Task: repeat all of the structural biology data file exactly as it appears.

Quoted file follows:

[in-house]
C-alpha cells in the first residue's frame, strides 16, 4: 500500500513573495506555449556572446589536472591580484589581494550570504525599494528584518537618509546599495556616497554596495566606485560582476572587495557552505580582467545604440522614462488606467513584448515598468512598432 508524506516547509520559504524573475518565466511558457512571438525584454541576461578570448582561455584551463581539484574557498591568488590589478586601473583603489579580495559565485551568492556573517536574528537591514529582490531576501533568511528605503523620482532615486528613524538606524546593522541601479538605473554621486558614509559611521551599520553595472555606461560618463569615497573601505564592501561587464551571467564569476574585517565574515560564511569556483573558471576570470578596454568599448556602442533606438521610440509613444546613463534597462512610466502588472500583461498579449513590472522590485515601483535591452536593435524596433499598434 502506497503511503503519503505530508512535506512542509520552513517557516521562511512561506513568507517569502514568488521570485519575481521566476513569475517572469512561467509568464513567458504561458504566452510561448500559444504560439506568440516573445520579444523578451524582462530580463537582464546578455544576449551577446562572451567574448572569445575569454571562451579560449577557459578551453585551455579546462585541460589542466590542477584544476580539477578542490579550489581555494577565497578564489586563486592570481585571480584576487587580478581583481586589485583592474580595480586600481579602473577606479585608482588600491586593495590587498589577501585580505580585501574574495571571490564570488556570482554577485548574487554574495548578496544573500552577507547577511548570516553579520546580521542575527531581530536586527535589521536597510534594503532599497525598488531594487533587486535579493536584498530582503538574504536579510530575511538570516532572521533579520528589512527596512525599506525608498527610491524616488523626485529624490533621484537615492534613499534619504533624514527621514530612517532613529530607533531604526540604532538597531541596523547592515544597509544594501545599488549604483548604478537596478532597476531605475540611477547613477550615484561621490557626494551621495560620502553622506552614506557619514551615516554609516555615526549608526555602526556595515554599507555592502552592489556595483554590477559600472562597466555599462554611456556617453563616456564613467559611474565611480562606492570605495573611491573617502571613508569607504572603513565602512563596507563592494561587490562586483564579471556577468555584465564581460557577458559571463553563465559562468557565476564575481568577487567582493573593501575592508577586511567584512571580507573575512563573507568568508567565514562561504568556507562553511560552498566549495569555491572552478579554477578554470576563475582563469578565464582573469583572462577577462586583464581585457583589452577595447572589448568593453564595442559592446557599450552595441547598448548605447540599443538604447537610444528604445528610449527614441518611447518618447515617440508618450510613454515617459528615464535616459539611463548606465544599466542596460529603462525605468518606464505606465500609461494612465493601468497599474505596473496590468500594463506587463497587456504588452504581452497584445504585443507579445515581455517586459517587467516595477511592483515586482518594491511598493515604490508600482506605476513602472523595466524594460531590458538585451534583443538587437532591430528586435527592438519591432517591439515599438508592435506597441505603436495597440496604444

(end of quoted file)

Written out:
[in-house]
C-alpha cells in the first residue's frame, strides 16, 4: 500500500513573495506555449556572446589536472591580484589581494550570504525599494528584518537618509546599495556616497554596495566606485560582476572587495557552505580582467545604440522614462488606467513584448515598468512598432 508524506516547509520559504524573475518565466511558457512571438525584454541576461578570448582561455584551463581539484574557498591568488590589478586601473583603489579580495559565485551568492556573517536574528537591514529582490531576501533568511528605503523620482532615486528613524538606524546593522541601479538605473554621486558614509559611521551599520553595472555606461560618463569615497573601505564592501561587464551571467564569476574585517565574515560564511569556483573558471576570470578596454568599448556602442533606438521610440509613444546613463534597462512610466502588472500583461498579449513590472522590485515601483535591452536593435524596433499598434 502506497503511503503519503505530508512535506512542509520552513517557516521562511512561506513568507517569502514568488521570485519575481521566476513569475517572469512561467509568464513567458504561458504566452510561448500559444504560439506568440516573445520579444523578451524582462530580463537582464546578455544576449551577446562572451567574448572569445575569454571562451579560449577557459578551453585551455579546462585541460589542466590542477584544476580539477578542490579550489581555494577565497578564489586563486592570481585571480584576487587580478581583481586589485583592474580595480586600481579602473577606479585608482588600491586593495590587498589577501585580505580585501574574495571571490564570488556570482554577485548574487554574495548578496544573500552577507547577511548570516553579520546580521542575527531581530536586527535589521536597510534594503532599497525598488531594487533587486535579493536584498530582503538574504536579510530575511538570516532572521533579520528589512527596512525599506525608498527610491524616488523626485529624490533621484537615492534613499534619504533624514527621514530612517532613529530607533531604526540604532538597531541596523547592515544597509544594501545599488549604483548604478537596478532597476531605475540611477547613477550615484561621490557626494551621495560620502553622506552614506557619514551615516554609516555615526549608526555602526556595515554599507555592502552592489556595483554590477559600472562597466555599462554611456556617453563616456564613467559611474565611480562606492570605495573611491573617502571613508569607504572603513565602512563596507563592494561587490562586483564579471556577468555584465564581460557577458559571463553563465559562468557565476564575481568577487567582493573593501575592508577586511567584512571580507573575512563573507568568508567565514562561504568556507562553511560552498566549495569555491572552478579554477578554470576563475582563469578565464582573469583572462577577462586583464581585457583589452577595447572589448568593453564595442559592446557599450552595441547598448548605447540599443538604447537610444528604445528610449527614441518611447518618447515617440508618450510613454515617459528615464535616459539611463548606465544599466542596460529603462525605468518606464505606465500609461494612465493601468497599474505596473496590468500594463506587463497587456504588452504581452497584445504585443507579445515581455517586459517587467516595477511592483515586482518594491511598493515604490508600482506605476513602472523595466524594460531590458538585451534583443538587437532591430528586435527592438519591432517591439515599438508592435506597441505603436495597440496604444